New Mexico Becomes First State to Prohibit Lunch Money Shaming in Schools!
We could not be any prouder of New Mexico for passing legislation last month that makes it illegal for schools to shame children who don’t have lunch money. For those who haven’t heard the news, lunch shaming is a term used to describe the humiliation that many schools around the country inflict on children for failing to have enough funds on their account to pay for lunch.
Lunch Money Shaming in Schools Takes Many Forms
On the less extreme end, schools embarrass children by stamping their hands with messages like, ‘I need lunch money.’ This can be very ostracizing for a child who is learning how to make friends and wants to be accepted. Children need to feel that they are just as worthy and important as their peers. They should not feel shamed by financial situations that are beyond their control.
In many cases, lunch money shaming is more severe than stamping hands or refusing to serve kids. Other kids have actually had their lunches thrown away because that was the school’s policy! Still others have been humiliated in front of all of their peers, forced to wash tables or mop floors to earn lunch. It’s terrible but true: Some students are forced to do janitorial tasks in front of their peers to earn the right to eat.
Important Implications of Denying Nutrition to a Child Who Can’t Afford Lunch
When children have their lunches thrown away, right in front of them, and are forced to go hungry, it’s important to consider the implications of the situation. We need to be aware that the kids who are most likely to struggle with paying for lunch may also be relying on that lunch as their only real meal of the day.
There are cases where the lack of lunch money was simply an oversight. Yet, many of these cases occur because the family can’t afford the food. If the child can’t afford the lunch money, it is likely that the same child couldn’t afford breakfast, and won’t be able to afford dinner.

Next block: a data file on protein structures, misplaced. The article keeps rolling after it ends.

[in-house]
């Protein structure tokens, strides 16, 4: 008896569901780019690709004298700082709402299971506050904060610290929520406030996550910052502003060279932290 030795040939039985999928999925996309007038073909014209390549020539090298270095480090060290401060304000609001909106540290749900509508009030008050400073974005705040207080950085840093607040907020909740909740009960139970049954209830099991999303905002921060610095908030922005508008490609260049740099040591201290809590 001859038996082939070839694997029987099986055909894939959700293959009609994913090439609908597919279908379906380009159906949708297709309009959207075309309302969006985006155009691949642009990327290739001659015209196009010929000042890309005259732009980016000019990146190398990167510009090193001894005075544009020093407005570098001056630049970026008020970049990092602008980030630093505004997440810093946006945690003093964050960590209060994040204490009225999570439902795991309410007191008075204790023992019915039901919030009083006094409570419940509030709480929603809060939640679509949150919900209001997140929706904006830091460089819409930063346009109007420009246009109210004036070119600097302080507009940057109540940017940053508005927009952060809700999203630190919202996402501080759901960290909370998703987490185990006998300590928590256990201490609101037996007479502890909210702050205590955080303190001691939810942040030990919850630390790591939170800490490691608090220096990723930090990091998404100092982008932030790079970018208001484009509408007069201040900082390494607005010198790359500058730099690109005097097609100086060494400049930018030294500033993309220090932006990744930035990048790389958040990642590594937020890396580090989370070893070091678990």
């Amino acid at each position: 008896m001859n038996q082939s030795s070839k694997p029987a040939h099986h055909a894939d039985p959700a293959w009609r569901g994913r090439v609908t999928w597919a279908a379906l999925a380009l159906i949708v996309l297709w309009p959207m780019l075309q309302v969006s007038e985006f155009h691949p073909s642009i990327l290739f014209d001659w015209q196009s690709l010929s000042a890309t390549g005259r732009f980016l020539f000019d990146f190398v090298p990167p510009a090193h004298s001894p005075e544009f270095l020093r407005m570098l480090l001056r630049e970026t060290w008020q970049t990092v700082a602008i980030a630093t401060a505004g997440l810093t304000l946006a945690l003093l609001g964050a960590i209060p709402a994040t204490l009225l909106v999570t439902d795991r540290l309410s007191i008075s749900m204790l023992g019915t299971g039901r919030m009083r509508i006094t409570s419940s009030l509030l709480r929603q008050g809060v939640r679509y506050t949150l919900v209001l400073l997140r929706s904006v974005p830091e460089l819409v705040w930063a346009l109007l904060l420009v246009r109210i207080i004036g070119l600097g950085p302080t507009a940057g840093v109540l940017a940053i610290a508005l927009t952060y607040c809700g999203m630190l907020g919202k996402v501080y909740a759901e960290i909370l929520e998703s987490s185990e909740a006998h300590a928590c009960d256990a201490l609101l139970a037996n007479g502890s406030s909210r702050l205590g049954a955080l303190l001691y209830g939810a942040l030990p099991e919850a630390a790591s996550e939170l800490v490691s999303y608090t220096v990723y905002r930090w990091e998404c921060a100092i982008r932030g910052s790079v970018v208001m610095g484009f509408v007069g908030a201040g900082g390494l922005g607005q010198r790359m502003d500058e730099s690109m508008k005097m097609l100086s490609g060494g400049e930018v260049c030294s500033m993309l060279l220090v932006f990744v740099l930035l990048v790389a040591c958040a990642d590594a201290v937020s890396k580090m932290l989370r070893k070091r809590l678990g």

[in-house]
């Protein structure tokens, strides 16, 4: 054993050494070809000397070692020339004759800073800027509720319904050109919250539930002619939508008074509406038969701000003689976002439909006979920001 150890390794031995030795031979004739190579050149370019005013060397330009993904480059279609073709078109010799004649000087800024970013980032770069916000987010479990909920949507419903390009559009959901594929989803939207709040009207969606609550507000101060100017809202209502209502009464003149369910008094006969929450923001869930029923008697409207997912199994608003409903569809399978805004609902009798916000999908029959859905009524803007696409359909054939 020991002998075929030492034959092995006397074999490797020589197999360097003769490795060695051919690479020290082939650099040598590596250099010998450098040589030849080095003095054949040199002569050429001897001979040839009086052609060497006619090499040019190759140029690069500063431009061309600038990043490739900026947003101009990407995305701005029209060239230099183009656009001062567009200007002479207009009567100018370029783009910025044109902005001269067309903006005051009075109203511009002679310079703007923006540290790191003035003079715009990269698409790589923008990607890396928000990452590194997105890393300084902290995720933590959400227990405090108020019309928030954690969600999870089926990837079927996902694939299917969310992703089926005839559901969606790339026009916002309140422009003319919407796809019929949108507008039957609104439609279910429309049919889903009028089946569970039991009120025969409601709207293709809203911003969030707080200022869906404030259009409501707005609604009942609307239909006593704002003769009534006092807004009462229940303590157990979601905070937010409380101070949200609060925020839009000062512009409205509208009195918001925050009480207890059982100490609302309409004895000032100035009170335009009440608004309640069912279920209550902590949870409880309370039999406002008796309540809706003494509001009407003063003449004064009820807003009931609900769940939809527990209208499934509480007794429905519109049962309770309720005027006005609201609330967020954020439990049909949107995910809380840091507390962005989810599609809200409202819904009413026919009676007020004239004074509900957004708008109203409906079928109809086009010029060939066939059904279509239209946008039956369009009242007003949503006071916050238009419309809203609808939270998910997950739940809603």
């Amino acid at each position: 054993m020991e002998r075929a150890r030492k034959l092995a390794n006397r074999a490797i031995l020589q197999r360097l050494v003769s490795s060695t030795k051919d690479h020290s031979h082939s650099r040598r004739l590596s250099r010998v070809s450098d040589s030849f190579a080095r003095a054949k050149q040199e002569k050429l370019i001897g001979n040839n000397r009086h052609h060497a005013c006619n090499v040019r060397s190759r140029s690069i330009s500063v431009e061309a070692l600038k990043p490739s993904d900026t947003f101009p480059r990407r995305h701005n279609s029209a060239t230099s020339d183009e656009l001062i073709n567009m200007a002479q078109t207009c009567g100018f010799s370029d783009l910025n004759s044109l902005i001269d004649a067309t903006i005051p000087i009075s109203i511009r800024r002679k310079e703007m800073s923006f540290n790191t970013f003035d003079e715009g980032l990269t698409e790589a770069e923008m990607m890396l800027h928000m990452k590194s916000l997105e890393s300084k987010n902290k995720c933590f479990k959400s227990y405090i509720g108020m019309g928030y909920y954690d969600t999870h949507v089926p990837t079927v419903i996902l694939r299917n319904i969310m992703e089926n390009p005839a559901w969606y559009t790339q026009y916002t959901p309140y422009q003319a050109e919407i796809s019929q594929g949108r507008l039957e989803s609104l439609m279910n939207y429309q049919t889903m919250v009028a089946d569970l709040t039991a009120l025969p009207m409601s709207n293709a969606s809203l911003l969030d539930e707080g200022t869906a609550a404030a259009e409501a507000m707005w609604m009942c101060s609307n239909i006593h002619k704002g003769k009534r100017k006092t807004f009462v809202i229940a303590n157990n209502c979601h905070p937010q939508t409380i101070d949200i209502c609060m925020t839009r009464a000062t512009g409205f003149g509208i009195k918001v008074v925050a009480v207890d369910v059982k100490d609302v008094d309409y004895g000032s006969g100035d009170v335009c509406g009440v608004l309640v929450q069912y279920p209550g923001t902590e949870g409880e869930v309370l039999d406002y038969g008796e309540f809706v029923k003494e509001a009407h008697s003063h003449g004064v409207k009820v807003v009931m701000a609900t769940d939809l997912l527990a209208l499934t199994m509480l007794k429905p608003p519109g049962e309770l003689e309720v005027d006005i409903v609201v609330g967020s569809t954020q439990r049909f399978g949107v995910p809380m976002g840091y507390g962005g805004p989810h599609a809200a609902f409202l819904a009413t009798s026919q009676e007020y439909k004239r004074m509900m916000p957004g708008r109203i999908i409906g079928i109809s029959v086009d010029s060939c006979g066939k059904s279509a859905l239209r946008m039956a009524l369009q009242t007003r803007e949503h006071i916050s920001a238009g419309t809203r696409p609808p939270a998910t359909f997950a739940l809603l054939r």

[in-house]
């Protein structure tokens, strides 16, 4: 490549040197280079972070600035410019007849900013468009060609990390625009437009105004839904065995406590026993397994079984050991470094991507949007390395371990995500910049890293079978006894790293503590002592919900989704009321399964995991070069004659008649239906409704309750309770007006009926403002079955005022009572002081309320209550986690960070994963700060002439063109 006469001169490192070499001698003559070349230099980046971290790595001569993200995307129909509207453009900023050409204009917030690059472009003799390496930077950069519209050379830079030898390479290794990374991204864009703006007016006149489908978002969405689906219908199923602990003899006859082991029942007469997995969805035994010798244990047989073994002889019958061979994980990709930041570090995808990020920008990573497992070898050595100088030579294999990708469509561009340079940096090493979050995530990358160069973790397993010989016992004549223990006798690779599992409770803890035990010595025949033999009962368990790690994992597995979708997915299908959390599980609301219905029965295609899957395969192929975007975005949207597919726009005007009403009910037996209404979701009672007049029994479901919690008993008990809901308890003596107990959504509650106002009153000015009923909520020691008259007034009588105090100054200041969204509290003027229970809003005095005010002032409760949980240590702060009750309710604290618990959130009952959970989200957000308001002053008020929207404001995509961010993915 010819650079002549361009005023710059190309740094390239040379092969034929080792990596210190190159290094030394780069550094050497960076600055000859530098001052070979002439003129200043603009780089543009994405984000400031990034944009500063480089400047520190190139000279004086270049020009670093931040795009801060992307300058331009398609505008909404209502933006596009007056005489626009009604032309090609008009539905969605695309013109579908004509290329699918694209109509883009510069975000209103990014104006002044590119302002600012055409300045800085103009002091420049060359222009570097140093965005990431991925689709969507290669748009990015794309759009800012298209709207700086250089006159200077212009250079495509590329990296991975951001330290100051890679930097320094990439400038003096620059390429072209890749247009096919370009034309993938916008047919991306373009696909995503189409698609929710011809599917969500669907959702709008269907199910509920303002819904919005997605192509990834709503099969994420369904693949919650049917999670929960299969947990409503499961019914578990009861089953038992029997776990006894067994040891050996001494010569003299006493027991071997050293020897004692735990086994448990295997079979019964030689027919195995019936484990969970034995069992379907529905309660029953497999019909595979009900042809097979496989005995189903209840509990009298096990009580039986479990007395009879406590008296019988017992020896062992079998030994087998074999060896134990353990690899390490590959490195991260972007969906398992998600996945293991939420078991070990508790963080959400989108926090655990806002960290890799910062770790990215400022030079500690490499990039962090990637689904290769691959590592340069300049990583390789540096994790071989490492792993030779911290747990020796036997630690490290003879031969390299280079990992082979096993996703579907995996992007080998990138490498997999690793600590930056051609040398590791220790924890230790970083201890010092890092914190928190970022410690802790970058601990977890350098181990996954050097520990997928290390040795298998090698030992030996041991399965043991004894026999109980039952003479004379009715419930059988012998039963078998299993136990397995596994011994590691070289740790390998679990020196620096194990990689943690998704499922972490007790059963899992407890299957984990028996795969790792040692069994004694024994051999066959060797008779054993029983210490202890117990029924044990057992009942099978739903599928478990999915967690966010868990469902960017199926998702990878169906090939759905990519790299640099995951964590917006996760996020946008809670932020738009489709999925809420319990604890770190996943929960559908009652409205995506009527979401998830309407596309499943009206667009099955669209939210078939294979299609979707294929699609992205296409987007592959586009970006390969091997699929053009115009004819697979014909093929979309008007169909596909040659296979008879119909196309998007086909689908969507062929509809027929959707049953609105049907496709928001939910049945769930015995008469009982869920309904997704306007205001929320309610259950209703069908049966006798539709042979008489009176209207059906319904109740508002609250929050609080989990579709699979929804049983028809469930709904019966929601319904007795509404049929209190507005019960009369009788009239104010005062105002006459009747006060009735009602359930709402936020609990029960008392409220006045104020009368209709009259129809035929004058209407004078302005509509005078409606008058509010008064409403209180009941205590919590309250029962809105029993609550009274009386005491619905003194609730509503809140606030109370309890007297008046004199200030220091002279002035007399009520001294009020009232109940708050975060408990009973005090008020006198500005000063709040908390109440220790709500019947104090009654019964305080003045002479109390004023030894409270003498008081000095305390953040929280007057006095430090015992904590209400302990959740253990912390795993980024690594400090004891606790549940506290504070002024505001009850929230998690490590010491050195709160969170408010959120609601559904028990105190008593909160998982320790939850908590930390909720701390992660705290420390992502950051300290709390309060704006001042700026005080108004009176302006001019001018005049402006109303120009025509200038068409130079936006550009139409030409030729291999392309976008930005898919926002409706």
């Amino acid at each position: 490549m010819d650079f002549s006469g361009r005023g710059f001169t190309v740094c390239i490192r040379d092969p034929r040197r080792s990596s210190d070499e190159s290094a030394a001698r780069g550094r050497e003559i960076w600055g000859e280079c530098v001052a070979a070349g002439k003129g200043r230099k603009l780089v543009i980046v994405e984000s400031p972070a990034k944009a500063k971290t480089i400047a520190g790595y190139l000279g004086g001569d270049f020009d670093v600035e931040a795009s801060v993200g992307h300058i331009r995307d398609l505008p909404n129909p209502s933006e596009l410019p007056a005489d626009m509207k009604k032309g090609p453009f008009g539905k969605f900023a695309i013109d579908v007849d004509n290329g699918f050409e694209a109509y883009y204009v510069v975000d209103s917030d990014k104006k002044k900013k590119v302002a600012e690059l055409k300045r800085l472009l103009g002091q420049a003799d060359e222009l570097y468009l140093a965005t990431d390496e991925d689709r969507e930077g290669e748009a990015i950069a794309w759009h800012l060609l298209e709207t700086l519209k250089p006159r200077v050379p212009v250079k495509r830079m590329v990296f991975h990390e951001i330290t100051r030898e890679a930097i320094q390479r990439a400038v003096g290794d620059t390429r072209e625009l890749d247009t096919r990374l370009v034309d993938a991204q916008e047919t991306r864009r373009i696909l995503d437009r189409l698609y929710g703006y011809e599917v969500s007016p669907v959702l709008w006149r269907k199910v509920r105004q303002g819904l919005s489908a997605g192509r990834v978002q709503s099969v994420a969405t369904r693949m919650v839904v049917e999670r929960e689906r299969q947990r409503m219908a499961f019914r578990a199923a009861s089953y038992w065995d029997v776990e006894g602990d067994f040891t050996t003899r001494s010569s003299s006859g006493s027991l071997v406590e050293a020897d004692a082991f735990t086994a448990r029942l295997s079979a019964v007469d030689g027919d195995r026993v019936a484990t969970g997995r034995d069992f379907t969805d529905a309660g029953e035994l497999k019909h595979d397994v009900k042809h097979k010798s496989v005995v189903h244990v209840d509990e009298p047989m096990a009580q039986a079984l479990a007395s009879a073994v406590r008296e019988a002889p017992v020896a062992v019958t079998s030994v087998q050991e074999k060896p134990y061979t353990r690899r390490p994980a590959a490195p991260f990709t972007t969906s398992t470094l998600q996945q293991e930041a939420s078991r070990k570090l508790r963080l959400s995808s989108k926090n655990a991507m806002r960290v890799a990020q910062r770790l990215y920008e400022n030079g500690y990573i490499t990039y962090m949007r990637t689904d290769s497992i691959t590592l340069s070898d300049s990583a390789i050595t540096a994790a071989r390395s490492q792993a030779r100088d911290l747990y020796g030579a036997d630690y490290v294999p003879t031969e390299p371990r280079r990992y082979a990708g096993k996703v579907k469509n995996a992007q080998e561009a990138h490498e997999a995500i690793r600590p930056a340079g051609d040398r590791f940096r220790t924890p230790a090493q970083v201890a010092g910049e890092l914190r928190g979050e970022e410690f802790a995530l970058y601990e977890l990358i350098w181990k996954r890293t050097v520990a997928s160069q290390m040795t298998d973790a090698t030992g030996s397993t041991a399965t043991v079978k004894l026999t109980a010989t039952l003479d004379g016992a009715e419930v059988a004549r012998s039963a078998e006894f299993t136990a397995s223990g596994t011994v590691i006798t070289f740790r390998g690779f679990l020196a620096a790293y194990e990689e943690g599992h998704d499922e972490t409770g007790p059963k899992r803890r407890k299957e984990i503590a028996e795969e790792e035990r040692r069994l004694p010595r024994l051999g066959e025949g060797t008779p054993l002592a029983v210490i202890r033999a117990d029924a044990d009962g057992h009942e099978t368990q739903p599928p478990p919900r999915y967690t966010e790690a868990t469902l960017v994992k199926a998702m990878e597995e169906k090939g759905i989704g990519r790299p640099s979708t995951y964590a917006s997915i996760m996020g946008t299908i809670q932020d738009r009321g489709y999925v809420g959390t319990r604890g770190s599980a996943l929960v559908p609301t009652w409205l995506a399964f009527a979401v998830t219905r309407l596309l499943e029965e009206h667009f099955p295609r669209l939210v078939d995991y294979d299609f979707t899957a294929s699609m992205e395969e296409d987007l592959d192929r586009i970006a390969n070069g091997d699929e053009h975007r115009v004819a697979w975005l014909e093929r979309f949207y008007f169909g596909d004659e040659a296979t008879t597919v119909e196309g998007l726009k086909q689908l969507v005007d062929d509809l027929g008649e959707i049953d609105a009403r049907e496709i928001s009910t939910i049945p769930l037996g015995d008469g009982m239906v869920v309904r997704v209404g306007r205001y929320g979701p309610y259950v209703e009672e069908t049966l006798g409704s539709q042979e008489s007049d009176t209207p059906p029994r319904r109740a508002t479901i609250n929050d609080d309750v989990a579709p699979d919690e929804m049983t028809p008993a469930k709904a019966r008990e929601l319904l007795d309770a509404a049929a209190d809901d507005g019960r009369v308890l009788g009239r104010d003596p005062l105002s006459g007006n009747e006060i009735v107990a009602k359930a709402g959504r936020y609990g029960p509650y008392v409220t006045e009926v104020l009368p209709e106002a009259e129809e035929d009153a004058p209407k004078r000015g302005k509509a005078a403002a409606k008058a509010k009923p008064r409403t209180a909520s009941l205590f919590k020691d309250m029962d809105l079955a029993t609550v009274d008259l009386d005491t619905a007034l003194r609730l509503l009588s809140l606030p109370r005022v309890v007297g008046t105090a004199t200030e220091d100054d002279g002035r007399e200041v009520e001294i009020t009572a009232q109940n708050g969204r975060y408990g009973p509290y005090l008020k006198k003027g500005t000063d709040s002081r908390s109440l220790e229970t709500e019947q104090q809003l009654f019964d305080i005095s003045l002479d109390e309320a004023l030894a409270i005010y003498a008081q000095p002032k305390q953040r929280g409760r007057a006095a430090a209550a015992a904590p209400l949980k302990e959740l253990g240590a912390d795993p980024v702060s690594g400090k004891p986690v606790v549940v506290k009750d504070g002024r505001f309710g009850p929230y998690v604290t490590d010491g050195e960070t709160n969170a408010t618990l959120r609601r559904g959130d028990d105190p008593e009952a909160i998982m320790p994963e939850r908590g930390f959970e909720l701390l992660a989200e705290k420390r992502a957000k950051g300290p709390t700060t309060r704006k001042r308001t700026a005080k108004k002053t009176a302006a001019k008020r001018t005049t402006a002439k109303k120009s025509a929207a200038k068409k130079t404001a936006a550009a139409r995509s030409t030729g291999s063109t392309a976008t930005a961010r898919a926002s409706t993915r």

Further, we’re talking about a child who can’t afford food, when it was never the child’s responsibility to begin with. The child doesn’t have a job and doesn’t manage his household finances. We don’t say this to shame the adults in their lives, who may be struggling with hardships we know nothing about. Rather, we mention this to further emphasize that there is no situation in which a child should be punished, shamed, or refused their lunch because of financial challenges that are beyond their control. Even in cases where it is simply an oversight, and the family can afford lunch, it is still not the child’s oversight. The child is innocent. The child is hungry.
Parents and communities have frequently been outraged at the shame, humiliation, and victimization of children at the hands of schools where they should feel safe and accepted. Children come home in tears, completely embarrassed by these immoral school lunch room practices.
Not All Schools Engage in Lunch Money Shaming Behaviors
Lunch money shaming is not a problem in all schools within or outside of New Mexico. Many schools do not engage in such harmful actions against innocent children. They may alert the parents with a phone call or a note home. They may never embarrass or refuse to feed a hungry kid. There are obviously many ways that a school could handle these situations, and some handle them better than others. Yet, the fact that these lunch money shaming tactics are allowed leads to many schools behaving in ways that most consider to be cruel and harmful to children.
We don’t want to exaggerate the problem by implying that every school has such policies. But we do want to raise awareness. This is happening in many of America’s grade school, middle school, and high school lunch rooms. We also want to applaud the compassion and leadership of New Mexico for being the very first state to give children legal protection from such humiliating situations.
Were you or your children ever shamed in a school lunch room for not having enough money? Have you ever witnessed this kind of situation involving someone else? Share your story in the comments, and tell us how you handled it. Then, share this post with your friends to join us in applauding our great state for making such an important change in the lives of our children, our community, and our future generations.